The Application Process Part 1: Your Academic Profile

The following blog post was written by Rebekah Lewin ’02 MBA, assistant dean of admissions and financial aid. 

For many studBlog -- Steps to A Simon Admissionents, undergraduate performance and standardized testing will be a significant point of stress in the application process. The Admissions Committee will review your grades and test scores, but keep in mind that there are many other factors to consider as well. Here’s some additional information about those two potentially worrisome sections of the application that we hope will put your mind at ease:

Your academic record:

Grades are a historical part of your application – you cannot change your performance, so this is a data point in the overall assessment that might not even be fully reflective of your current potential.  If you are pleased with your performance and your grades include a variety of quantitative or business courses, that’s great. If not, here are some things you might consider:

  • More recent non-degree coursework in math or business areas can strengthen your academic profile (both lower grades or an absence of undergraduate courses in content that is relevant to your future MBA plans). Consider one or more courses in statistics, algebra, or financial accounting and aim for grades of “B” or higher.
  • If you already earned a master’s degree, the Admissions Committee will take your graduate level coursework into consideration when reviewing your application.
  • A strong score on the GMAT or GRE (especially on the quantitative section) can offset average or below average undergraduate performance.

Your standardized test scores:

The GMAT/GRE is used to compare academic potential across candidates and provides some prediction on performance in the core classes of the MBA program. It is one of the only aspects of the application that is standardized across candidates and the Admissions Committee will consider both your absolute performance (scores/percentiles) as well as your relative performance compared to other applicants.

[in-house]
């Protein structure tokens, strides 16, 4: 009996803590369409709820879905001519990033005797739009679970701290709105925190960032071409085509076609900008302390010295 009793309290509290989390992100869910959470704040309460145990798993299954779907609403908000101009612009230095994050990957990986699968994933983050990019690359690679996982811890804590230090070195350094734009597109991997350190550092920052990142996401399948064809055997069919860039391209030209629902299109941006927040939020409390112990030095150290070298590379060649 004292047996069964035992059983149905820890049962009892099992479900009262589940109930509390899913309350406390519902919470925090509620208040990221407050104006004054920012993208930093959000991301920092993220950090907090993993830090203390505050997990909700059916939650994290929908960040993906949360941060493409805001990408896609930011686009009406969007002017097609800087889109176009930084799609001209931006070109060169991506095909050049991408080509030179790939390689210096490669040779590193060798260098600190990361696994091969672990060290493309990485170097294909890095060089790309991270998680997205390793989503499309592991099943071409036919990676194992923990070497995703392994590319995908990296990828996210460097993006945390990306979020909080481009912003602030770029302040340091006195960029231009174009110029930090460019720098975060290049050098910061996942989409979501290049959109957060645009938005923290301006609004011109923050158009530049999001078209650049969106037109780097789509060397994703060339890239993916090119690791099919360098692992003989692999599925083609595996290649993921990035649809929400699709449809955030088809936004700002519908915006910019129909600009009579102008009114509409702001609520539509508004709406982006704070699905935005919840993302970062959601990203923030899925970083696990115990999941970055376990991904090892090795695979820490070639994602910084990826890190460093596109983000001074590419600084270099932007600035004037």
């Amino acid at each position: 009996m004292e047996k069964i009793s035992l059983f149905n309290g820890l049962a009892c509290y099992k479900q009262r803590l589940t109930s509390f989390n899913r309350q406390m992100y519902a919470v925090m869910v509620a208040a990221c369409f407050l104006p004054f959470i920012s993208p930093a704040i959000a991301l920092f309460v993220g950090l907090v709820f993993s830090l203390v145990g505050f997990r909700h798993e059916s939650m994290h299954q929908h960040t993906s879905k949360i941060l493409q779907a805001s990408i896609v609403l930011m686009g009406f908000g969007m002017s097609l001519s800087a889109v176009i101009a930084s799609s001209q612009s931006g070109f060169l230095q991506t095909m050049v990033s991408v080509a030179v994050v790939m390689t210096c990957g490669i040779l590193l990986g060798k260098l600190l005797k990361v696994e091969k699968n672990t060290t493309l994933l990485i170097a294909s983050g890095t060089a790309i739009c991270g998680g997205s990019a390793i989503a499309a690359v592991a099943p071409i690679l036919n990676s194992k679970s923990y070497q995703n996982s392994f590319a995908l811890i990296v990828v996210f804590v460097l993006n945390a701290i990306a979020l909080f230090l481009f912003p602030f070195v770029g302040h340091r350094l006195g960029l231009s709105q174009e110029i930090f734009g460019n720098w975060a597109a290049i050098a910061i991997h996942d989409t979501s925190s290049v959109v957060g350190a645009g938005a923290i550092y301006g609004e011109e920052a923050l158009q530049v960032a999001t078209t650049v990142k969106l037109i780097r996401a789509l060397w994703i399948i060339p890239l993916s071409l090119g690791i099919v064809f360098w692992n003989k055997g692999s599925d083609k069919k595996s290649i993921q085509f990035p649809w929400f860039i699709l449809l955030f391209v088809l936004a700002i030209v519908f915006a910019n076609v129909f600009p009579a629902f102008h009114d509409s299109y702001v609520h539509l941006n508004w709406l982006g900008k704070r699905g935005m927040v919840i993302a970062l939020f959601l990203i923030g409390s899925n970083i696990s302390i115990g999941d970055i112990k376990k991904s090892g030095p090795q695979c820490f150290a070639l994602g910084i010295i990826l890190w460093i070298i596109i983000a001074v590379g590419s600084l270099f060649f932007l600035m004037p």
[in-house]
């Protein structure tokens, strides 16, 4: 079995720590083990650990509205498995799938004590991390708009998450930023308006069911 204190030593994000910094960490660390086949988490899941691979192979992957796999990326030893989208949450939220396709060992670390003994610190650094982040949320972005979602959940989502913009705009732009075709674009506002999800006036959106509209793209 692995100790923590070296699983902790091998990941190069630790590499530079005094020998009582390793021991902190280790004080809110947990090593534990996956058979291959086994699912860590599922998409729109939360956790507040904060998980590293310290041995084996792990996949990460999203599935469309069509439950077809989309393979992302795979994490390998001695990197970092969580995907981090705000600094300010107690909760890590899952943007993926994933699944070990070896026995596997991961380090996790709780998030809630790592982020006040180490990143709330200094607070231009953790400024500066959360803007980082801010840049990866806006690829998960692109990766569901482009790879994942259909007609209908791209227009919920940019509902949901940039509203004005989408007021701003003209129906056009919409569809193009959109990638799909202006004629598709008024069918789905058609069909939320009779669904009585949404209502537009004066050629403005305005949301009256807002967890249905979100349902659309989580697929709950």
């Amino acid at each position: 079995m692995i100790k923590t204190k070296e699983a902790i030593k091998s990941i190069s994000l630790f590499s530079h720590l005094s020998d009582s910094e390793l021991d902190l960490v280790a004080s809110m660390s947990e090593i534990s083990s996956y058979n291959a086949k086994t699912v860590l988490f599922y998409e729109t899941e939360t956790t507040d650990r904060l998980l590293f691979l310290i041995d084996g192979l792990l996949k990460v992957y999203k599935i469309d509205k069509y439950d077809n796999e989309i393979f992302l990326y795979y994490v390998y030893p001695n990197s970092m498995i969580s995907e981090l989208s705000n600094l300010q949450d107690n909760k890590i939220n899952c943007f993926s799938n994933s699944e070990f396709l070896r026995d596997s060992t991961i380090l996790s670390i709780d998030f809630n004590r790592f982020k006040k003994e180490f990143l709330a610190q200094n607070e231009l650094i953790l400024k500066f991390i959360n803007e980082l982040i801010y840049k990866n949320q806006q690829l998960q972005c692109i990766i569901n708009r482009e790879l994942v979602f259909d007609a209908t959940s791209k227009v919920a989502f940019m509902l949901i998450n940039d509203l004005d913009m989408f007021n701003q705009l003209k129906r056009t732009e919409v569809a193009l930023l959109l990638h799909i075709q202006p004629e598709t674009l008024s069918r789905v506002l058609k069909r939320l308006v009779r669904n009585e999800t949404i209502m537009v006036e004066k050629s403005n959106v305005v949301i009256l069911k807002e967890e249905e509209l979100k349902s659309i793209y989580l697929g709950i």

If you are not confident with your GMAT or GRE score, consider the following:

  • Review the class profile for your desired program, especially the middle 80% range of the GRE and GMAT, when assessing your relative performance.
  • If you decide to take the exam more than once, the Admissions Committee will count your highest score.
  • Strong performance on the GMAT or GRE can help offset a weaker academic record.
  • A strong test score will not by itself get you admitted, nor will a weak test score by itself get you rejected.
  • An important part of standardized test success is preparing with adequate lead time – develop a study plan and map out when and how much you will prepare and how that timing fits with application deadlines.
  • The Admissions Committee looks at all components of the GRE or GMAT – including the writing portion and integrated reasoning.

Once the Admissions Committee concludes that you are academically qualified to be successful in the MBA or an MS program, they will then focus on many of the other areas of the application that will help to differentiate you from other candidates – level and type of prior work experience, recommendations, career goals, and fit for the program.  Many of those areas are within your control as you present your candidacy to the Admissions Committee.

Stay tuned for a future blog post with tips on how to put your best foot forward with work experience, recommendation letters, and essays. In the meantime, I encourage you to begin or continue working on your application. We look forward to reviewing it soon!

Interested in more application tips? Tune in to our “Preparing to Apply and Common Application Mistakes to Avoid” webinar tomorrow, Wednesday, Aug. 30. at 12 p.m EDT.

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